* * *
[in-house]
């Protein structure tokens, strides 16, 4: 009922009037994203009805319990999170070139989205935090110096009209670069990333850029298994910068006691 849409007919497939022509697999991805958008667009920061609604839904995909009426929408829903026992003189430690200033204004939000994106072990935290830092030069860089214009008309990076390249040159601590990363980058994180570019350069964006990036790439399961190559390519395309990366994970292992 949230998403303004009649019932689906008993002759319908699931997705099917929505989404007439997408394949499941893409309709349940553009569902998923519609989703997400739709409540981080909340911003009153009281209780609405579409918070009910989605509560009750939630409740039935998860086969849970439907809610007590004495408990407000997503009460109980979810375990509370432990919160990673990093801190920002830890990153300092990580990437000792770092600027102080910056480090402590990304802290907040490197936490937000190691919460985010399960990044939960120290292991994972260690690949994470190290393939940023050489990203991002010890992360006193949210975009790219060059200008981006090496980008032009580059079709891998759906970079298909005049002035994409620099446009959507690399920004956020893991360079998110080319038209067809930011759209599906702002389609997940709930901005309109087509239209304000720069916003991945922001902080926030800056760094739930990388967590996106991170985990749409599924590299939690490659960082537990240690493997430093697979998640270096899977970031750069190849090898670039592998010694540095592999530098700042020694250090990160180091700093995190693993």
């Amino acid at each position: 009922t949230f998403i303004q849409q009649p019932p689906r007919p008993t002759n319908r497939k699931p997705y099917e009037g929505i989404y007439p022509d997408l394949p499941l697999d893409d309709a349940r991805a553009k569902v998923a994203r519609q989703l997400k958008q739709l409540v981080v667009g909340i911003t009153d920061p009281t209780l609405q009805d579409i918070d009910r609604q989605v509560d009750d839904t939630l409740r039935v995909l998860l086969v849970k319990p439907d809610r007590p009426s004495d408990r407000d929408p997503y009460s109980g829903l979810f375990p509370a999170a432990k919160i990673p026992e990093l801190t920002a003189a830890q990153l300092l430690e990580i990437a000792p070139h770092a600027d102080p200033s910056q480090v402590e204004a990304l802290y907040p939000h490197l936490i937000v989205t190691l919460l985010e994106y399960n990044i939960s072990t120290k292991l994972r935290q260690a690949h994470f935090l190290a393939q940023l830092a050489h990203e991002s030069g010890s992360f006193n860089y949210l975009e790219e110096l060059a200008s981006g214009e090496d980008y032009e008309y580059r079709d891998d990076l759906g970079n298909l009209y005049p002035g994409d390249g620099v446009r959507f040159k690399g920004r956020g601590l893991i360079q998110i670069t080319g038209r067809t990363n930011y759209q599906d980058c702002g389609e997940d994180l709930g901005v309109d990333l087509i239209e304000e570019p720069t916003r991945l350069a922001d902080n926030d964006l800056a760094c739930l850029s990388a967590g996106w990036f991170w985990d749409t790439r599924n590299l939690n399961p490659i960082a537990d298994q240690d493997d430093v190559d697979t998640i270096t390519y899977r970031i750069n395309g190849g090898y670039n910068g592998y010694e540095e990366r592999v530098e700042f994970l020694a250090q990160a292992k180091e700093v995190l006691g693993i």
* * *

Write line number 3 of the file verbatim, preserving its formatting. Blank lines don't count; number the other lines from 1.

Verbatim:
């Amino acid at each position: 009922t949230f998403i303004q849409q009649p019932p689906r007919p008993t002759n319908r497939k699931p997705y099917e009037g929505i989404y007439p022509d997408l394949p499941l697999d893409d309709a349940r991805a553009k569902v998923a994203r519609q989703l997400k958008q739709l409540v981080v667009g909340i911003t009153d920061p009281t209780l609405q009805d579409i918070d009910r609604q989605v509560d009750d839904t939630l409740r039935v995909l998860l086969v849970k319990p439907d809610r007590p009426s004495d408990r407000d929408p997503y009460s109980g829903l979810f375990p509370a999170a432990k919160i990673p026992e990093l801190t920002a003189a830890q990153l300092l430690e990580i990437a000792p070139h770092a600027d102080p200033s910056q480090v402590e204004a990304l802290y907040p939000h490197l936490i937000v989205t190691l919460l985010e994106y399960n990044i939960s072990t120290k292991l994972r935290q260690a690949h994470f935090l190290a393939q940023l830092a050489h990203e991002s030069g010890s992360f006193n860089y949210l975009e790219e110096l060059a200008s981006g214009e090496d980008y032009e008309y580059r079709d891998d990076l759906g970079n298909l009209y005049p002035g994409d390249g620099v446009r959507f040159k690399g920004r956020g601590l893991i360079q998110i670069t080319g038209r067809t990363n930011y759209q599906d980058c702002g389609e997940d994180l709930g901005v309109d990333l087509i239209e304000e570019p720069t916003r991945l350069a922001d902080n926030d964006l800056a760094c739930l850029s990388a967590g996106w990036f991170w985990d749409t790439r599924n590299l939690n399961p490659i960082a537990d298994q240690d493997d430093v190559d697979t998640i270096t390519y899977r970031i750069n395309g190849g090898y670039n910068g592998y010694e540095e990366r592999v530098e700042f994970l020694a250090q990160a292992k180091e700093v995190l006691g693993i």